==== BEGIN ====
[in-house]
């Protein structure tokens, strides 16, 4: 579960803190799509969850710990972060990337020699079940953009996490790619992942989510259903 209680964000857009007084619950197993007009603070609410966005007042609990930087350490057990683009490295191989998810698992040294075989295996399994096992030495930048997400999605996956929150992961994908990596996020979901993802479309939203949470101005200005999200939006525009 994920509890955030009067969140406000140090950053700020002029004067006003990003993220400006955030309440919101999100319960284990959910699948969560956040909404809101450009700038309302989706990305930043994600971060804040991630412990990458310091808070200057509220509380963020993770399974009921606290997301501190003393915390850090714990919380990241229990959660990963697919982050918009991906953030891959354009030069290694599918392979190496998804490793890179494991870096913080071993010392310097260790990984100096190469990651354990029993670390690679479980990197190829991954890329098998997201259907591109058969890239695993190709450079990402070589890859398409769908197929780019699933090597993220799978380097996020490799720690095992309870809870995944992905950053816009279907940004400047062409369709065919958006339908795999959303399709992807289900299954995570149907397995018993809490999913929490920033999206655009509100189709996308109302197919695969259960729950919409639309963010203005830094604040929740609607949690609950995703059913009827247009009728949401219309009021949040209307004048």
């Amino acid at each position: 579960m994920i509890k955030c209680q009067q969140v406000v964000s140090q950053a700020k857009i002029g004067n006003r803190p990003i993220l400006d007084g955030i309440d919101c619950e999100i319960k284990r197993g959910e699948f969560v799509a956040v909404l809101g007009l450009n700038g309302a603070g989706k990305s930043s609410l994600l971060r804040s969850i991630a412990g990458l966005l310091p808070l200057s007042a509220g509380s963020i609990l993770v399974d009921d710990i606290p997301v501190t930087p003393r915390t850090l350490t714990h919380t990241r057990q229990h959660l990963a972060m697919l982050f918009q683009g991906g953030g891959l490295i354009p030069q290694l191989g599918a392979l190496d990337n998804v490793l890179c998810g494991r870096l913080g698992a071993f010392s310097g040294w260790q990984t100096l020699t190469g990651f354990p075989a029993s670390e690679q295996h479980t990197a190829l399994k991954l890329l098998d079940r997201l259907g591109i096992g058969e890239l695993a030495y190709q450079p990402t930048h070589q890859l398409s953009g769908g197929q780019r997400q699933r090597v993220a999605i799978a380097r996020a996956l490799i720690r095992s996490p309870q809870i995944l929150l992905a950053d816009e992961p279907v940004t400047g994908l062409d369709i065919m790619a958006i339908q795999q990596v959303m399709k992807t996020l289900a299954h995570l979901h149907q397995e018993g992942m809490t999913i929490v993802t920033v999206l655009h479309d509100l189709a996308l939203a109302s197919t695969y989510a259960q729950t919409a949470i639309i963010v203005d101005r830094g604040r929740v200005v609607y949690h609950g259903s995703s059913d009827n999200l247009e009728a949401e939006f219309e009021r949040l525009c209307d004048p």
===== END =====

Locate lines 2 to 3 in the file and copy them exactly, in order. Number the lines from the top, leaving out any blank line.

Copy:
């Protein structure tokens, strides 16, 4: 579960803190799509969850710990972060990337020699079940953009996490790619992942989510259903 209680964000857009007084619950197993007009603070609410966005007042609990930087350490057990683009490295191989998810698992040294075989295996399994096992030495930048997400999605996956929150992961994908990596996020979901993802479309939203949470101005200005999200939006525009 994920509890955030009067969140406000140090950053700020002029004067006003990003993220400006955030309440919101999100319960284990959910699948969560956040909404809101450009700038309302989706990305930043994600971060804040991630412990990458310091808070200057509220509380963020993770399974009921606290997301501190003393915390850090714990919380990241229990959660990963697919982050918009991906953030891959354009030069290694599918392979190496998804490793890179494991870096913080071993010392310097260790990984100096190469990651354990029993670390690679479980990197190829991954890329098998997201259907591109058969890239695993190709450079990402070589890859398409769908197929780019699933090597993220799978380097996020490799720690095992309870809870995944992905950053816009279907940004400047062409369709065919958006339908795999959303399709992807289900299954995570149907397995018993809490999913929490920033999206655009509100189709996308109302197919695969259960729950919409639309963010203005830094604040929740609607949690609950995703059913009827247009009728949401219309009021949040209307004048």
């Amino acid at each position: 579960m994920i509890k955030c209680q009067q969140v406000v964000s140090q950053a700020k857009i002029g004067n006003r803190p990003i993220l400006d007084g955030i309440d919101c619950e999100i319960k284990r197993g959910e699948f969560v799509a956040v909404l809101g007009l450009n700038g309302a603070g989706k990305s930043s609410l994600l971060r804040s969850i991630a412990g990458l966005l310091p808070l200057s007042a509220g509380s963020i609990l993770v399974d009921d710990i606290p997301v501190t930087p003393r915390t850090l350490t714990h919380t990241r057990q229990h959660l990963a972060m697919l982050f918009q683009g991906g953030g891959l490295i354009p030069q290694l191989g599918a392979l190496d990337n998804v490793l890179c998810g494991r870096l913080g698992a071993f010392s310097g040294w260790q990984t100096l020699t190469g990651f354990p075989a029993s670390e690679q295996h479980t990197a190829l399994k991954l890329l098998d079940r997201l259907g591109i096992g058969e890239l695993a030495y190709q450079p990402t930048h070589q890859l398409s953009g769908g197929q780019r997400q699933r090597v993220a999605i799978a380097r996020a996956l490799i720690r095992s996490p309870q809870i995944l929150l992905a950053d816009e992961p279907v940004t400047g994908l062409d369709i065919m790619a958006i339908q795999q990596v959303m399709k992807t996020l289900a299954h995570l979901h149907q397995e018993g992942m809490t999913i929490v993802t920033v999206l655009h479309d509100l189709a996308l939203a109302s197919t695969y989510a259960q729950t919409a949470i639309i963010v203005d101005r830094g604040r929740v200005v609607y949690h609950g259903s995703s059913d009827n999200l247009e009728a949401e939006f219309e009021r949040l525009c209307d004048p």